FIG. 1 is a block diagram of a system configured to implement one or more aspects of the embodiments disclosed herein.
  • [0013]
    FIGS. 2A-2B are conceptual diagrams of touch surfaces configured for providing electrovibration, according to embodiments disclosed herein.
  • [0014]
    FIGS. 3A-3C illustrate electrical charges corresponding to electrovibration actuation, according to embodiments disclosed herein.
  • [0015]
    FIG. 4A illustrates an attractive force induced between a finger and a touch surface, according to one embodiment disclosed herein.
  • [0016]
    FIGS. 4B-4C illustrate an attractive force induced between a finger and a touch surface and a friction force between the sliding finger and the touch surface, according to embodiments disclosed herein.
  • [0017]
    FIGS. 5A-5B are flow diagrams of method steps for providing electrovibration actuation, according to embodiments disclosed herein.
  • [0018]
    FIG. 6 is a graph of absolute detection thresholds for different frequencies of an input signal, according to embodiments disclosed herein.
  • [0019]
    FIG. 7 illustrates frequency just-noticeable-differences (JNDs) based on a user survey, according to one embodiment disclosed herein.
  • [0020]
    FIG. 8 illustrates amplitude JNDs based on a user survey, according to one embodiment disclosed herein.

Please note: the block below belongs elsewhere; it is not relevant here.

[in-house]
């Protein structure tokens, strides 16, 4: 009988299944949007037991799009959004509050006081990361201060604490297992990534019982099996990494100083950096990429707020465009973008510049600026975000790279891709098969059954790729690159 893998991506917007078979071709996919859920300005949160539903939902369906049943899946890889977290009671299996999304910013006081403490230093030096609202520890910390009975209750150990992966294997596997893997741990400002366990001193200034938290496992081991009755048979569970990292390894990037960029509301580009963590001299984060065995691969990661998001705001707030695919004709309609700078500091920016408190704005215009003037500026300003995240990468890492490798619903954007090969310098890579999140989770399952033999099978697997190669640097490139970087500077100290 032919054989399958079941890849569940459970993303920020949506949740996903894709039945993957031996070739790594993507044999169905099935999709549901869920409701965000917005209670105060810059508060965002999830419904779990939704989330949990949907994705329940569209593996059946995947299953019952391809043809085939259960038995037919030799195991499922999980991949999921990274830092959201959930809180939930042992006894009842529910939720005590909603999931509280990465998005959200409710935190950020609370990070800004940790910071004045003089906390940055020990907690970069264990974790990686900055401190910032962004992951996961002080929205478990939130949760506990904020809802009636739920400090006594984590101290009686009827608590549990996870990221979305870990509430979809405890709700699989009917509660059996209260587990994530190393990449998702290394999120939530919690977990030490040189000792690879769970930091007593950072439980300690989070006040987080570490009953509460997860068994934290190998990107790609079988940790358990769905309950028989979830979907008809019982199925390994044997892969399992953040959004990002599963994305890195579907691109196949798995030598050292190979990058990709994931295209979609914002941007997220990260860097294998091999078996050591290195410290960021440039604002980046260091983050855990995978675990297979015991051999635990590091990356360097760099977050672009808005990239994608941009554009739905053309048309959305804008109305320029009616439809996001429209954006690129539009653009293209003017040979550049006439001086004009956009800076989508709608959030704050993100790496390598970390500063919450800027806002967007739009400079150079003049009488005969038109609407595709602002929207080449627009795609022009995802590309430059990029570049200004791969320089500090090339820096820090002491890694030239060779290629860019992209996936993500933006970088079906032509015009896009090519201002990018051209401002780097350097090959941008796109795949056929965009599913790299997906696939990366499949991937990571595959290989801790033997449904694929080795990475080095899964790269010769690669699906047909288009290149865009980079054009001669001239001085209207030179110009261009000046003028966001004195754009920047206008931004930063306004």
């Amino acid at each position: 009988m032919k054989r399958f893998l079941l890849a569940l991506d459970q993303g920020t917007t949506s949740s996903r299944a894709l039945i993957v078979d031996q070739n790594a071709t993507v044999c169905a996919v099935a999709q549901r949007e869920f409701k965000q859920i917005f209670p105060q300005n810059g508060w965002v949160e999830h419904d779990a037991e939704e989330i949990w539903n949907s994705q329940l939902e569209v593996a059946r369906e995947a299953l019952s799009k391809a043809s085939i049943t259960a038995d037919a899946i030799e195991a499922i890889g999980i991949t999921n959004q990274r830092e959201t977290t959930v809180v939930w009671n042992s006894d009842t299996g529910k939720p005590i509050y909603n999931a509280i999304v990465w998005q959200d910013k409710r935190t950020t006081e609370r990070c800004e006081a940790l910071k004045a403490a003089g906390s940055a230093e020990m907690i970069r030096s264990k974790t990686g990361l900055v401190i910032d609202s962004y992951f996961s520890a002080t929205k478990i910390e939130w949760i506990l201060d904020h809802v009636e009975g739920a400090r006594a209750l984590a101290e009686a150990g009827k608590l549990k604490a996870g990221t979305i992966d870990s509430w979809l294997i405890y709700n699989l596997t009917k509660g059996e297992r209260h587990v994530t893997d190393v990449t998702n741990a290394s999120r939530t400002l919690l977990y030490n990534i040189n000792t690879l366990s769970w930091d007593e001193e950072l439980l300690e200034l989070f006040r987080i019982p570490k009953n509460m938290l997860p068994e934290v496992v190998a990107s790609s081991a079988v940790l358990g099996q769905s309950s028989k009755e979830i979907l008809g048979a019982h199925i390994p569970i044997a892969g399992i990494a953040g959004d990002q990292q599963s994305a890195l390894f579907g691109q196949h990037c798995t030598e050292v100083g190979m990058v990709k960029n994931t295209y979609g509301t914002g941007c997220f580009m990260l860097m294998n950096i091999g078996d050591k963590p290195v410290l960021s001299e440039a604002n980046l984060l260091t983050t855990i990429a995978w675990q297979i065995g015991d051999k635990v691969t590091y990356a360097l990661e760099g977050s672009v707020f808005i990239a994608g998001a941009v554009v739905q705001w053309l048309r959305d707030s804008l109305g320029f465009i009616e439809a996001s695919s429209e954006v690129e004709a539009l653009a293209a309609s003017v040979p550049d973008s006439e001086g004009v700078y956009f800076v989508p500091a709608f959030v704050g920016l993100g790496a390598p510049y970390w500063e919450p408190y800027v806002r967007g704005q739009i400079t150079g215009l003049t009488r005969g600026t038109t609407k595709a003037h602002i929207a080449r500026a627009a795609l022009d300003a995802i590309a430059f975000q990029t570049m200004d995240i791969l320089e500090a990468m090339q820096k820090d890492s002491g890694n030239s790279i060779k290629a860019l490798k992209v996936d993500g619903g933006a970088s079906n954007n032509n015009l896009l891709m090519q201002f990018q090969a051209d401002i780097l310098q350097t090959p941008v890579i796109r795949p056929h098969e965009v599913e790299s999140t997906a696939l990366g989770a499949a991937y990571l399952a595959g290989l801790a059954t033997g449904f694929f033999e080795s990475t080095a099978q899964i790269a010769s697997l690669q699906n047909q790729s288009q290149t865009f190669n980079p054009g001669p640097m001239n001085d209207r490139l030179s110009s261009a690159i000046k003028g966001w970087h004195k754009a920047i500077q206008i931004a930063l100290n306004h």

• [0021]
    FIG. 9 illustrates the results of a user survey of four textures produced by four frequency-amplitude combinations, according to one embodiment disclosed herein.
  • [0022]
    FIG. 10A is a conceptual diagram illustrating multiple electrodes each controlled by a separate wire, according to one embodiment disclosed herein.
  • [0023]
    FIG. 10B is a conceptual diagram that illustrates controlling multiple electrodes with switches, according to one embodiment disclosed herein.
  • [0024]
    FIG. 11A is a conceptual diagram illustrating implementing an impedance profile, according to one embodiment disclosed herein.
  • [0025]
    FIG. 11B is flow diagram for providing electrovibration actuation based on an impedance profile, according to one embodiment disclosed herein.
  • [0026]
    FIG. 12 is a conceptual diagram that illustrates combining a low frequency signal and high frequency signal, according to one embodiment disclosed herein.
  • [0027]
    FIG. 13 is a conceptual diagram illustrating using a image capturing device for tactile feedback, according to one embodiment disclosed herein.
  • [0028]
    FIG. 14 is a system diagram for capturing an image used for providing tactile feedback, according to one embodiment disclosed herein.
  • [0029]
    FIGS. 15A-15B illustrate the electrodes in a touch screen, according to embodiments disclosed herein.
  • [0030]
    FIG. 16 is a flow diagram for providing tactile feedback based on a captured image, according to one embodiment disclosed herein.
  • DETAILED DESCRIPTION OF EXEMPLARY EMBODIMENTS